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Phytochemical screening and evaluation of cytotoxic, antimicrobial and cardiovascular effects of Gomphrena globosa L.(Amaranthaceae)


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Gomphrena globosa L. (Amaranthaceae) is used in folk medicine in the treatment of high blood pressure and other diseases. To confirm this popular use, ethanol extract from leaves of G. globosa L. was prepared by maceration and analyzed by some phytochemical and biological assays, including cardiovascular activity. The phytochemical screening detected the presence of saponins, alkaloids, reducing sugars and coumarins. The extract did not induce either lethality in the brine shrimp (Artemia salina Leach) bioassay or antimicrobial activity. The negative results for cytotoxic and antimicrobial assays indicated possible low cytotoxicity to the extract. In other hand, it promoted a hypotensive activity by significant reduction in arterial blood pressure without change heart rate, confirming the therapeutic use as antihypertensive for this plant.
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Journal of Medicinal Plants Research Vol. 5(10), pp. 2006-2010, 18 May, 2011
Available online at
ISSN 1996-0875 ©2011 Academic Journals
Full Length Research Paper
Phytochemical screening and evaluation of cytotoxic,
antimicrobial and cardiovascular effects of Gomphrena
globosa L. (Amaranthaceae)
Daniel Dias Rufino Arcanjo1*, Ingrid Virgínia de Oliveira Sena4, Adonai Carvalho Medeiros de
Albuquerque1, Bernardo Melo Neto2, Lorena Citó Lopes Resende Santana2, Náiguel Castelo
Branco Silva3, Maria Marilza Moita1, Maria das Graças Freire de Medeiros2, Maria José dos
Santos Soares3, Nilza Campos de Andrade4 and
Antônia Maria das Graças Lopes Citó4
1Department of Biophysics and Physiology, Federal University of Piauí, Brazil.
2Department of Biochemistry and Pharmacology, Federal University of Piauí, Brazil.
3Department of Veterinary Morphophysiology, Federal University of Piauí, Brazil.
4Department of Chemistry, Federal University of Piauí, Brazil.
Accepted 19 January, 2011
Gomphrena globosa L. (Amaranthaceae) is used in folk medicine in the treatment of high blood
pressure and other diseases. To confirm this popular use, ethanol extract from leaves of G. globosa L.
was prepared by maceration and analyzed by some phytochemical and biological assays, including
cardiovascular activity. The phytochemical screening detected the presence of saponins, alkaloids,
reducing sugars and coumarins. The extract did not induce either lethality in the brine shrimp (Artemia
salina Leach) bioassay or antimicrobial activity. The negative results for cytotoxic and antimicrobial
assays indicated possible low cytotoxicity to the extract. In other hand, it promoted a hypotensive
activity by significant reduction in arterial blood pressure without change heart rate, confirming the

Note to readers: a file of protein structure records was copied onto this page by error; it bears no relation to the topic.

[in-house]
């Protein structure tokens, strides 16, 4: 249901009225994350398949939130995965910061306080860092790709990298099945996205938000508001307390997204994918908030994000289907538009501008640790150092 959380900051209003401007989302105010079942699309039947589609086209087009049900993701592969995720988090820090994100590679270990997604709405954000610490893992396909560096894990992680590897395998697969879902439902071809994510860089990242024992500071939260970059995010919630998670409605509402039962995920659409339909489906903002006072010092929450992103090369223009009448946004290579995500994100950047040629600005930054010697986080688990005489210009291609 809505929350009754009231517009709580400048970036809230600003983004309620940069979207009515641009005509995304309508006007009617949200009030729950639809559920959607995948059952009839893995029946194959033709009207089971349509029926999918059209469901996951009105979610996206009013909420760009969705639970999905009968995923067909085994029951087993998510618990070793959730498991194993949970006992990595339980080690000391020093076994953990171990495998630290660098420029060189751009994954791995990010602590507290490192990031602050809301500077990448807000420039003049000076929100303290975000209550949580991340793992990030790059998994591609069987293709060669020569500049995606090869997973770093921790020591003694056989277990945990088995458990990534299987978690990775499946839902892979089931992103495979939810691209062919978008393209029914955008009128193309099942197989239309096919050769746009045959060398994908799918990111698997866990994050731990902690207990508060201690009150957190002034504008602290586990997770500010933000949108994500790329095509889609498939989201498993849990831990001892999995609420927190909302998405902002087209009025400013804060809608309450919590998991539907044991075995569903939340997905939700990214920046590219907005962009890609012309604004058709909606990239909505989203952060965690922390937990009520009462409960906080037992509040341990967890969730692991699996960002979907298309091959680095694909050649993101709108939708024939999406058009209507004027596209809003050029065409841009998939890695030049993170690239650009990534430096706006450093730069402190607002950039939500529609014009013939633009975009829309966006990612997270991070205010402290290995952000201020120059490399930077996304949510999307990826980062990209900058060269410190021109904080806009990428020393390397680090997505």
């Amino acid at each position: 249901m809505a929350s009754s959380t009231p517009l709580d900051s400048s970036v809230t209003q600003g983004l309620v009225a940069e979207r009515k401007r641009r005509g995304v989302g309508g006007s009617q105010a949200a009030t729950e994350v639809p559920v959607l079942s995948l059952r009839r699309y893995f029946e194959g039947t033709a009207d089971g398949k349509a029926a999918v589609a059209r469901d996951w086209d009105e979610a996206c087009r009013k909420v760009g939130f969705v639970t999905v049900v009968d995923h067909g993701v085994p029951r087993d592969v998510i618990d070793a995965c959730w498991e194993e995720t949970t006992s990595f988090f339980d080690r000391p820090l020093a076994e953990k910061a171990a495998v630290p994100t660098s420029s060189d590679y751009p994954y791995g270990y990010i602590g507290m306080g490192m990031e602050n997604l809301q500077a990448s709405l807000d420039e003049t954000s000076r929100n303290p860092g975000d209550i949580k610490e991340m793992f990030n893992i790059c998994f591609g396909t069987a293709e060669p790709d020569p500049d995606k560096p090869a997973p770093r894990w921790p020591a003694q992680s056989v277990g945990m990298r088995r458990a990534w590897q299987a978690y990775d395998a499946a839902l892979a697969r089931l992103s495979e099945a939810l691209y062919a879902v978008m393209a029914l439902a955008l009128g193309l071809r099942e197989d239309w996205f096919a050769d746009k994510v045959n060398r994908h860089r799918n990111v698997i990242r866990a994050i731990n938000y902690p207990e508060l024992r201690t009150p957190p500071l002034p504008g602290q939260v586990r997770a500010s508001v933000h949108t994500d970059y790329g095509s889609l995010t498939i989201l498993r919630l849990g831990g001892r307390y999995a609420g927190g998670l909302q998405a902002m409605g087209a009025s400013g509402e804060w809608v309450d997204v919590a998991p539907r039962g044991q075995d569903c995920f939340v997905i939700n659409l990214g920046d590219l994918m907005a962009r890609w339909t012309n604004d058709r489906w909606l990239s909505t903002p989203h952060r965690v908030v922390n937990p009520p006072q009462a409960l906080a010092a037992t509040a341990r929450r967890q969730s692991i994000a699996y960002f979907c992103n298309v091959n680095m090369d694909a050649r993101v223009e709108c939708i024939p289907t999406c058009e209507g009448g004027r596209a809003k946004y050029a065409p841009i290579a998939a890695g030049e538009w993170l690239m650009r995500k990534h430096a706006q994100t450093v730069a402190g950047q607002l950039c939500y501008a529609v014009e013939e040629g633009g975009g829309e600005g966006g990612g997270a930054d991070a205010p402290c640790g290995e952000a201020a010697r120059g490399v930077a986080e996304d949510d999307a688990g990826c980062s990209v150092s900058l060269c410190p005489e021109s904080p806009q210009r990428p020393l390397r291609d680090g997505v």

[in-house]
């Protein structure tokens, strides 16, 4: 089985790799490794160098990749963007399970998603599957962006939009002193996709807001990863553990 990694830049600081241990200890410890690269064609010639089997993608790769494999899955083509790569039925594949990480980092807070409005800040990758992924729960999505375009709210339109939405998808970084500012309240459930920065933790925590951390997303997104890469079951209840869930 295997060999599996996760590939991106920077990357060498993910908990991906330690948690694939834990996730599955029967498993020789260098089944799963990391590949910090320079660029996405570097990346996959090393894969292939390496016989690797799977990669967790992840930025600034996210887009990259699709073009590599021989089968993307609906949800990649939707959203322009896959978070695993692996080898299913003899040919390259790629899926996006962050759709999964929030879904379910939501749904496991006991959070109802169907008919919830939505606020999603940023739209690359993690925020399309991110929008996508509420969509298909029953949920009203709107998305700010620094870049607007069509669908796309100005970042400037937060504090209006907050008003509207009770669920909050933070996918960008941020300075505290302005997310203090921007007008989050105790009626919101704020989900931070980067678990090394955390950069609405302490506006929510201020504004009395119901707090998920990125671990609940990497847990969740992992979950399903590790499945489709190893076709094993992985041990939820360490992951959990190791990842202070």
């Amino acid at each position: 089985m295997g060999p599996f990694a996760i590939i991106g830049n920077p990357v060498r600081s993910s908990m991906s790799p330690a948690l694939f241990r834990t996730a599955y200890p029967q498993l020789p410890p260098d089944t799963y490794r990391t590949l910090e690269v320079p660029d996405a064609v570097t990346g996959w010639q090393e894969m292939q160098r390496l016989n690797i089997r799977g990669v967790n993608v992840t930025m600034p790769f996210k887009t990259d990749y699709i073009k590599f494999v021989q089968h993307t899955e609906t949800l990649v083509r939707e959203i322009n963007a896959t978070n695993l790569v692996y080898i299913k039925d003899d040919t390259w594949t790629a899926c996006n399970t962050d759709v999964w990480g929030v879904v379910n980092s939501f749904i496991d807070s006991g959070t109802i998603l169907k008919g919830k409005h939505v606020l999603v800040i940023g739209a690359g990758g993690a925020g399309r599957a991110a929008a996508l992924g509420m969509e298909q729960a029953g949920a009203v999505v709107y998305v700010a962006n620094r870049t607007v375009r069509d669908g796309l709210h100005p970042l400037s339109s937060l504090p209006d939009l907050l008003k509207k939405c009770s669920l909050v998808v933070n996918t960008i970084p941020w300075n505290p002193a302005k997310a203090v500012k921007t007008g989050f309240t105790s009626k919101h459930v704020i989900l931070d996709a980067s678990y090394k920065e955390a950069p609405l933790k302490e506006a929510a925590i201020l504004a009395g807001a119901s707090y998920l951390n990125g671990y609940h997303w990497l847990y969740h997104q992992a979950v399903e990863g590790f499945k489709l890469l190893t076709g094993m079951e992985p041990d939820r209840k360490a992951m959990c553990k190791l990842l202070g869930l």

therapeutic use as antihypertensive for this plant.
Key words: Gomphrena, Amaranthaceae, antihypertensive, cytotoxicity, Artemia salina.
The knowledge about medicinal plants often symbolizes
the only therapeutic option for many communities and
ethnic groups. The comments about the popular use and
*Corresponding author. E-mail:
Tel/Fax: +55 (86) 3215-5871.
Abbreviations: Gg-EE, Ethanol extract from leaves of
Gomphrena globosa L.; LC50, lethal concentration that induced
50% from death; MAP, mean arterial pressure; HR, heart rate;
ATCC, American type culture collection.
efficacy of medicinal plants contribute significantly to the
dissemination of therapeutic properties of plants,
commonly used by medical effects they produce,
although chemical constituents sometimes are not known
(López, 2006). Phytochemical screening provides a
better choice of material to be studied and gives the
possibility of adapting extracts fractionation techniques
and isolation and characterization of pure substances,
according to the constituents previously detected by
qualitative tests. Thereby, it facilitates the subsequent
work of isolation and purification of the constituents
biologically actives (Farnsworth, 1966). Specimens of
Artemia salina Leach (brine shrimp), a marine
microcrustacean, are being used as target organisms to
detect bioactive compounds in plant extracts and the
toxicity test against these animals has shown a good
correlation with antitumor activity (McLaughlin and
Rogers, 1988). This bioassay provides an advantage in
the standardization and quality control of botanical
products, and in evaluation of new drugs (Lieberman,
1999; Citó et al., 2003).
The species Gomphrena globosa L. (Amaranthaceae)
is popularly known in Brazil as "perpétua” or “perpétua-
roxa”. Its leaves and flowers have application in folk
medicine, and have been used in the treatment of
hypertension, diabetes, kidney problems (Agra et al.,
2007; Lans, 2006), hoarseness, cough, bronchitis and
other respiratory diseases, mainly due expectorant action
(Camejo-Rodrigues et al., 2003), and reproductive
problems, due estrogenic activity (Lans, 2007). Extracts
of aerial parts of some species of the Gomphrena genus